An engaged farming sector could tip the odds in Australia's favour when it comes to meeting carbon emission targets, according to new AgriFutures Australia-commissioned research.
A report released today, Improving carbon markets to increase farmer participation, carried out by Australian National University and the Mullion Group, and funded by AgriFutures Australia, shows current policy and regulatory framework for carbon markets is proving a significant barrier.
AgriFutures Australia Managing Director John Harvey, said the research addressed a knowledge gap and examined the opportunities for producers and barriers preventing their participation in carbon markets.
"This report indicates carbon markets are shaping as the incentive for Australian farming industries to reduce greenhouse gas emissions in a trading environment where CSIRO forecasts carbon market returns of $40 billion to the land sector by 2050," Mr Harvey said.
"Reducing uptake barriers for primary producers may be key to more consistent farmer participation in carbon offset markets."
He noted the report pointed to low carbon prices and price uncertainty, restrictions on the scope of methods, high transaction costs, lack of information and a lack of trust in information providers, and concerns about changes in the rules that govern participation and crediting as key issues reducing farmer engagement in carbon markets.
Australian Pork Limited and Sugar Research Australia also contributed funding for the research and provided producer insights surveying pig farmers and the carbon service industry.
Results from the survey supported report findings which indicated there are generally low levels of awareness of carbon market opportunities among pig producers, particularly among small to medium-sized farms.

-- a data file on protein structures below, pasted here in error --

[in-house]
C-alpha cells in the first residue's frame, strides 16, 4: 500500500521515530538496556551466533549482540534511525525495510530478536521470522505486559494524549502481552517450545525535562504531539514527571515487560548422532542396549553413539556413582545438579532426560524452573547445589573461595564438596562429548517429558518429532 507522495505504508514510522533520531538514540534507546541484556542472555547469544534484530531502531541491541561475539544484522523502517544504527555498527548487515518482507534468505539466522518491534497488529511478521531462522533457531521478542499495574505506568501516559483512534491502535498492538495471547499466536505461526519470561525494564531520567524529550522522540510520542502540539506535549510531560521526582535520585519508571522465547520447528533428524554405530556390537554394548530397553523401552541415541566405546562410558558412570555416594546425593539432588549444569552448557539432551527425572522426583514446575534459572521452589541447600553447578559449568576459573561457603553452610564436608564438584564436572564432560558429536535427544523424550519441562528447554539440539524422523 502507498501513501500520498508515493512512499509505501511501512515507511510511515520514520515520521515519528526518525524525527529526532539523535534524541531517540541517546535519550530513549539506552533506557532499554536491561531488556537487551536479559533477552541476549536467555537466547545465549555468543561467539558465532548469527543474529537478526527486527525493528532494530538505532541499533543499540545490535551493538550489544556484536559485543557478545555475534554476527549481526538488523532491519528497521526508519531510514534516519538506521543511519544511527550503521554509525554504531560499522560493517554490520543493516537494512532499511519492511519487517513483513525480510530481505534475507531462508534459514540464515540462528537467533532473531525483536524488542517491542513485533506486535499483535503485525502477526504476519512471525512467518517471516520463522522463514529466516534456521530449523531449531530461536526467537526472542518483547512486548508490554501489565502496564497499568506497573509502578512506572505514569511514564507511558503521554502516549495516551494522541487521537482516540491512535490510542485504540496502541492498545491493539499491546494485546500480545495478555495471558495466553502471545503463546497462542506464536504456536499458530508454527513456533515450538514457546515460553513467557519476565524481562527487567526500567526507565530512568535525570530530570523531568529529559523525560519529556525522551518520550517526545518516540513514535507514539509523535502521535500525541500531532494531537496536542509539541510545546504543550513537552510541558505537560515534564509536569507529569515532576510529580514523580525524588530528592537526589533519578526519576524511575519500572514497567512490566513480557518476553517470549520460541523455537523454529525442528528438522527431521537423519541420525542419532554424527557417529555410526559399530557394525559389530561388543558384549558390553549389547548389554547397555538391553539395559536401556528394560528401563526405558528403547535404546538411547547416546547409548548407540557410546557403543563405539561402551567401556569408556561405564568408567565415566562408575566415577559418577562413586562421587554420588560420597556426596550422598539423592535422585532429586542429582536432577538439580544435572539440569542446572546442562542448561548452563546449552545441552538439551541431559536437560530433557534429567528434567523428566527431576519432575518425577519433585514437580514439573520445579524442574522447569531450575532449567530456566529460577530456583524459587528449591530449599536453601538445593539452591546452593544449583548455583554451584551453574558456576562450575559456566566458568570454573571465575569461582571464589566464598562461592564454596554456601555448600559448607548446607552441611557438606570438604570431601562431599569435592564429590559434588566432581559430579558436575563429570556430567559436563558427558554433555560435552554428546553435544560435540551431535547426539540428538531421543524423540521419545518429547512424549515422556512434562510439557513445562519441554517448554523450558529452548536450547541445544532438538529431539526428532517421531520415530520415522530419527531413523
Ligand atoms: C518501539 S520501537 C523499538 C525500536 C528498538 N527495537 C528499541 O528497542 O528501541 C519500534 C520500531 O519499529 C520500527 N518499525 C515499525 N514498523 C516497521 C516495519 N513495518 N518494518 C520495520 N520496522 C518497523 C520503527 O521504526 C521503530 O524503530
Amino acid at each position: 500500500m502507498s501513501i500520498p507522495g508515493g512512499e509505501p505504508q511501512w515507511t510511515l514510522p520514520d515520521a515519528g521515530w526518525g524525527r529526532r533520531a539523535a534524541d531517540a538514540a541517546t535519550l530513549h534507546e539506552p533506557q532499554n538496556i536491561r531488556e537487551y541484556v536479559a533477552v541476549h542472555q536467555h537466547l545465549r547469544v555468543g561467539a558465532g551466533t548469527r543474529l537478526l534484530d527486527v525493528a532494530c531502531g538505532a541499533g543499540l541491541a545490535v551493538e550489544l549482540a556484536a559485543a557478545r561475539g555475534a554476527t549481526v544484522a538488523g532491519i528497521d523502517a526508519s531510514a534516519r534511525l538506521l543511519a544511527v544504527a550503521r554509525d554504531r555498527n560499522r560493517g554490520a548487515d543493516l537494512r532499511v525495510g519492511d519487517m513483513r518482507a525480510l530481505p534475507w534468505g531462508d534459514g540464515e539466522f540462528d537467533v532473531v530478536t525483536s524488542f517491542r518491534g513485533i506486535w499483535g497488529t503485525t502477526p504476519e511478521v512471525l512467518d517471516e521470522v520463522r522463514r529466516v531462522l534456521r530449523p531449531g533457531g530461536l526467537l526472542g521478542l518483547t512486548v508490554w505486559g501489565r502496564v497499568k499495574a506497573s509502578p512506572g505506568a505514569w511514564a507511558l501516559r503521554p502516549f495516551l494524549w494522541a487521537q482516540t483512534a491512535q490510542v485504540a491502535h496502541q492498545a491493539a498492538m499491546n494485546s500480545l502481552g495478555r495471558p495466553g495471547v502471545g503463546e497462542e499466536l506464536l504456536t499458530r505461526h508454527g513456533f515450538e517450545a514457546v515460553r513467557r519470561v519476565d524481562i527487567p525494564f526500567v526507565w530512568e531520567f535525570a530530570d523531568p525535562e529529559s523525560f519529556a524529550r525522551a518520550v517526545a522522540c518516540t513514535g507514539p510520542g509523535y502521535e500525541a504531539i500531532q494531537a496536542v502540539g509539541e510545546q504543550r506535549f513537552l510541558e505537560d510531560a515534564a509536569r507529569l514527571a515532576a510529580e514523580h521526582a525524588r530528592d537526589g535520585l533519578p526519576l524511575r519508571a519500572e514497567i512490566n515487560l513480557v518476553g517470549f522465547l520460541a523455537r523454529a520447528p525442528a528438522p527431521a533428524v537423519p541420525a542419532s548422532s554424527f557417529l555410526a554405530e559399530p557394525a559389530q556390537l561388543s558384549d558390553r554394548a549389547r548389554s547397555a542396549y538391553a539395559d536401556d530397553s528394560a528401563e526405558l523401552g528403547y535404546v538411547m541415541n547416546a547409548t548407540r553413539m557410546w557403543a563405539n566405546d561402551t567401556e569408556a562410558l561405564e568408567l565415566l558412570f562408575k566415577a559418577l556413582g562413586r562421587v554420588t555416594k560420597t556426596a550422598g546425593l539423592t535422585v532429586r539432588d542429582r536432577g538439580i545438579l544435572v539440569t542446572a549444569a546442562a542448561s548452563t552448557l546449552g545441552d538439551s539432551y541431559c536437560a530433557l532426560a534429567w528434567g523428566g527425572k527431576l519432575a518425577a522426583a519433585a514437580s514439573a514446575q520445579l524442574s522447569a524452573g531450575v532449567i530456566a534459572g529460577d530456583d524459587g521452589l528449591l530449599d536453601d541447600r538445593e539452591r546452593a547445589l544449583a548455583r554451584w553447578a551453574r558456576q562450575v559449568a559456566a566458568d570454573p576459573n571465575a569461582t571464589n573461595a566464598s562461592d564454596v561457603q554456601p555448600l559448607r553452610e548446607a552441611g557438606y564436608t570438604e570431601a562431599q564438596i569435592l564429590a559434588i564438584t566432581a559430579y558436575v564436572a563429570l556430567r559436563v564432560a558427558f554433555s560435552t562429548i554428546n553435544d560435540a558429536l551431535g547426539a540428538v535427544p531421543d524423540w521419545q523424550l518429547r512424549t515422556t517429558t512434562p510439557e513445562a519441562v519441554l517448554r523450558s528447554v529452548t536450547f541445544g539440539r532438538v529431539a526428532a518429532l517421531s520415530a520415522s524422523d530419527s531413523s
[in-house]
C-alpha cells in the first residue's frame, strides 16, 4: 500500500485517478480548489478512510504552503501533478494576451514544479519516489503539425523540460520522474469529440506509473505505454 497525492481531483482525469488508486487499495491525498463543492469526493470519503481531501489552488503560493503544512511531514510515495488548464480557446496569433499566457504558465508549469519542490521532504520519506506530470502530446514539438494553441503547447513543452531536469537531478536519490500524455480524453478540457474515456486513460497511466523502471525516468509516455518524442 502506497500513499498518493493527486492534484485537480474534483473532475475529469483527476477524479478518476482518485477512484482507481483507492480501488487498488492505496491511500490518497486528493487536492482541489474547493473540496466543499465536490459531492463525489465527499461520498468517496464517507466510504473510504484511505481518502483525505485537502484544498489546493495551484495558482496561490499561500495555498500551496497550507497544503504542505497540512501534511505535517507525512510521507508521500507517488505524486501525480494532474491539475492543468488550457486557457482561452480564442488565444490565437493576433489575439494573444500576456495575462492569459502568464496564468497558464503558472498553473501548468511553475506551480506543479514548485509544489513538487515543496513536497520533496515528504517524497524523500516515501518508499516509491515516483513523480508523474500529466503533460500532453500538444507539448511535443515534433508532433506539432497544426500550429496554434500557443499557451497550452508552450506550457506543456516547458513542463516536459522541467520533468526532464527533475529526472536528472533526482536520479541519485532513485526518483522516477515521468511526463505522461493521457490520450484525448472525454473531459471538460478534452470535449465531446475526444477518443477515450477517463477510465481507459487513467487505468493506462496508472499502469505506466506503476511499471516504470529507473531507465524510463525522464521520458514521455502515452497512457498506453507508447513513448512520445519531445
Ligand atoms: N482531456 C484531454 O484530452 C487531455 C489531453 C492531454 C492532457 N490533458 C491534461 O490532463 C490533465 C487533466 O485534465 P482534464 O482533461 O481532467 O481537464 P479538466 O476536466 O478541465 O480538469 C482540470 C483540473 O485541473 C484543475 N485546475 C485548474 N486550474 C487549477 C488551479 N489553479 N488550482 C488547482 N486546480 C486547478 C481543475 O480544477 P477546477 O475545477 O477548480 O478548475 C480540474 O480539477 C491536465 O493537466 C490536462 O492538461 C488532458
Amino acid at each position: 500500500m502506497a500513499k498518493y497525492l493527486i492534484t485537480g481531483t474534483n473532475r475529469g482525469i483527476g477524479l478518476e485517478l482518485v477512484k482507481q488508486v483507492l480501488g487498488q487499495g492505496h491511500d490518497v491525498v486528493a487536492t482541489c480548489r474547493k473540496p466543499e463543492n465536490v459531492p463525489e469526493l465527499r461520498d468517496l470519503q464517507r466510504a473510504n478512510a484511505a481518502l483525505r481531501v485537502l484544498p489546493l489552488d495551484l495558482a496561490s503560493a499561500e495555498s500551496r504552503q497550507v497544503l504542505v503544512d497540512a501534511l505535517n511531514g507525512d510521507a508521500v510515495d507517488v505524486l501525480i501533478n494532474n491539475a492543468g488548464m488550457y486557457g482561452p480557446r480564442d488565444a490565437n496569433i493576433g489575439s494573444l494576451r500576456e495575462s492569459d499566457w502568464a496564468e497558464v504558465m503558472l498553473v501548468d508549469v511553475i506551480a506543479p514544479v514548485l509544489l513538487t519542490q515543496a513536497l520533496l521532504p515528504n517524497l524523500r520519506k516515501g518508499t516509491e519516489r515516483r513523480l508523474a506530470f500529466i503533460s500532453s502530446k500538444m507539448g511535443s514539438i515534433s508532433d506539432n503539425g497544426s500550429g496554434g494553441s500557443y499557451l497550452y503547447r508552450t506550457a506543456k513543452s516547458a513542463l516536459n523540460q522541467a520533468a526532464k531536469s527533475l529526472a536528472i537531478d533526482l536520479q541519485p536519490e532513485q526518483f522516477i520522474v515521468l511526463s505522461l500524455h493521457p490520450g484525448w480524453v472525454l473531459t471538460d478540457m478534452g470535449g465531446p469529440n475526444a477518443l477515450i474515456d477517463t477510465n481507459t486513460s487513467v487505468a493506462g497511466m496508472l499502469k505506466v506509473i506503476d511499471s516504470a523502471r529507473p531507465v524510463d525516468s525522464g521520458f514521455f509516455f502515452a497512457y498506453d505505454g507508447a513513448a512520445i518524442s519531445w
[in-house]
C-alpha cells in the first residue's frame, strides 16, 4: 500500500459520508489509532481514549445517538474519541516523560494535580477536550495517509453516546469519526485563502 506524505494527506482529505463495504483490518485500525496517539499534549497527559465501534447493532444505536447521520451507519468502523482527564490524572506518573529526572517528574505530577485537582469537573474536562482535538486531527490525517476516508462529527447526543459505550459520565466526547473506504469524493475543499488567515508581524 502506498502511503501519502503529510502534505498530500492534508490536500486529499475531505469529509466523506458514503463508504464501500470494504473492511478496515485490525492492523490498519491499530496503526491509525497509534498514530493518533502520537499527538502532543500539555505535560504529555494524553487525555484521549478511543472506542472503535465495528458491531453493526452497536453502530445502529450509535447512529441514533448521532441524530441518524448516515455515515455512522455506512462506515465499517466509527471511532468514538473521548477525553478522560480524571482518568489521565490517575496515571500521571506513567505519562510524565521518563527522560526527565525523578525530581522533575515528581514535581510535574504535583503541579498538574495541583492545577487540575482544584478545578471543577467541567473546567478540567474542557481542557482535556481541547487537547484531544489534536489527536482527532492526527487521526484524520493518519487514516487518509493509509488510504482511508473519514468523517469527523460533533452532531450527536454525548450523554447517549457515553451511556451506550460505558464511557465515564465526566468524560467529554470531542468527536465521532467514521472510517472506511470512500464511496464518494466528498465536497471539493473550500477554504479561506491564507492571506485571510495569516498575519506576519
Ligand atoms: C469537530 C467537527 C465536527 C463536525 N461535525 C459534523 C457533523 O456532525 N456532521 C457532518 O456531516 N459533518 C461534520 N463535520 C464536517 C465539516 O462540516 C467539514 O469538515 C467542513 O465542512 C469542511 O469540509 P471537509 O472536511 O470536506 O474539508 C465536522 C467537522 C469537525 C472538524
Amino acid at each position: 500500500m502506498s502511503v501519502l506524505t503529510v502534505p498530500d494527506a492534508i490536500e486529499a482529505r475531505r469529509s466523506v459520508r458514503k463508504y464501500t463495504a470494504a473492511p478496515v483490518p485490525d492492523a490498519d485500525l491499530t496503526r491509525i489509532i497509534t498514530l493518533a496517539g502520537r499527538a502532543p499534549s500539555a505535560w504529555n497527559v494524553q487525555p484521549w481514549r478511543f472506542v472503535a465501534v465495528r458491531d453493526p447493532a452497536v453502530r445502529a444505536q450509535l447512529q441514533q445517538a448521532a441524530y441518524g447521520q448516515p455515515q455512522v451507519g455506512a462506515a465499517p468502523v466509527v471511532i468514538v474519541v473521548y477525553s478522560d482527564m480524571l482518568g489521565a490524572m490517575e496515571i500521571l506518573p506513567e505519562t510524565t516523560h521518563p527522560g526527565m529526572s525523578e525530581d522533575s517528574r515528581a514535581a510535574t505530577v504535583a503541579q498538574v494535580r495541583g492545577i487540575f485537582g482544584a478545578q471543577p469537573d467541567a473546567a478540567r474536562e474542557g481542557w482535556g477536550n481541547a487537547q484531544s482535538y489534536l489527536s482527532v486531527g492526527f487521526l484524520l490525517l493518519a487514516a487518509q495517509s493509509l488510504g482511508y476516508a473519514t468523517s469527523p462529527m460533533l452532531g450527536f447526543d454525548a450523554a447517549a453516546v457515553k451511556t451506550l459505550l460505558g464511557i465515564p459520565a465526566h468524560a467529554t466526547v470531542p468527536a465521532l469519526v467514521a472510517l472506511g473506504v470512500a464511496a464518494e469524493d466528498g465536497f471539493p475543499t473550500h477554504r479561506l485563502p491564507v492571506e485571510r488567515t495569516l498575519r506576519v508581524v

This contrasts to 100 percent awareness among the largest farms ( 10,000 sows).
AgriFutures Australia, Senior Manager, Business Development Jennifer Medway said similarly the lack of adoption of soil carbon projects on sugar cane farms likely stems from lack of awareness of opportunities, high transaction costs and the small size of many cane farms reducing the viability of projects.
"Increased efforts to raise awareness of carbon market opportunities and further analysis of the economic returns from soil carbon projects, could help reduce these barriers. Enhanced participation in carbon offset markets will lead the sector closer to the forecast $40 billion return," Ms Medway said.
"It has been shown soil carbon projects result in improved soil health which can lead to improved agricultural productivity. Methane capture can provide a means for generating renewable energy, and improving the efficiency of intensive farm operations like piggeries.
"Communicating the benefits to producers and simplifying market instruments is critical to enable Australia's agriculture sector to capitalise on carbon offset opportunities and support Australia's international commitment to reducing emissions.".
Mr Harvey acknowledged the sectors leadership in addressing the carbon challenge.
The red meat sector recently announced a bold target to be carbon neutral by 2030. Similarly, the National Farmers' Federation is taking a progressive stance in setting a vision through its 2030 Roadmap for the whole sector to be trending towards carbon neutrality by 2030.
"While Rural Research and Development Corporations and industry are investing heavily in innovative, proactive approaches to address the carbon challenge, there remains a reliance on public investment to fund instruments to deliver on-farm carbon abatement," Mr Harvey said.
The Australian Government's Emissions Reduction Fund (ERF) is the nation's primary carbon market and allows landholders to generate Australian carbon credit units (ACCU) or 'carbon credits' by sequestering carbon or reducing greenhouse gas emissions. These credits can be on-sold to companies required to offset carbon-producing projects.
Agriculture has dominated ERF to date, with 70% of registered projects relating to agriculture, but uptake from the sector is inconsistent.
"According to this study most of the uptake to date has involved the regeneration or protection of native forests on grazing lands in semi-arid regions of Queensland, New South Wales and, to a lesser extent, Western Australia and South Australia," Mr Harvey said.
Ms Medway added "Higher carbon prices may boost involvement but is unlikely to be a 'cure all' as the research shows non-price factors are inhibiting uptake and require targeted policy responses."
"These include the scope of methods and eligible activities, the absence of cost-effective abatement technologies, the lack of awareness of carbon market opportunities and the complexity and transaction costs associated with participation," Ms Medway said.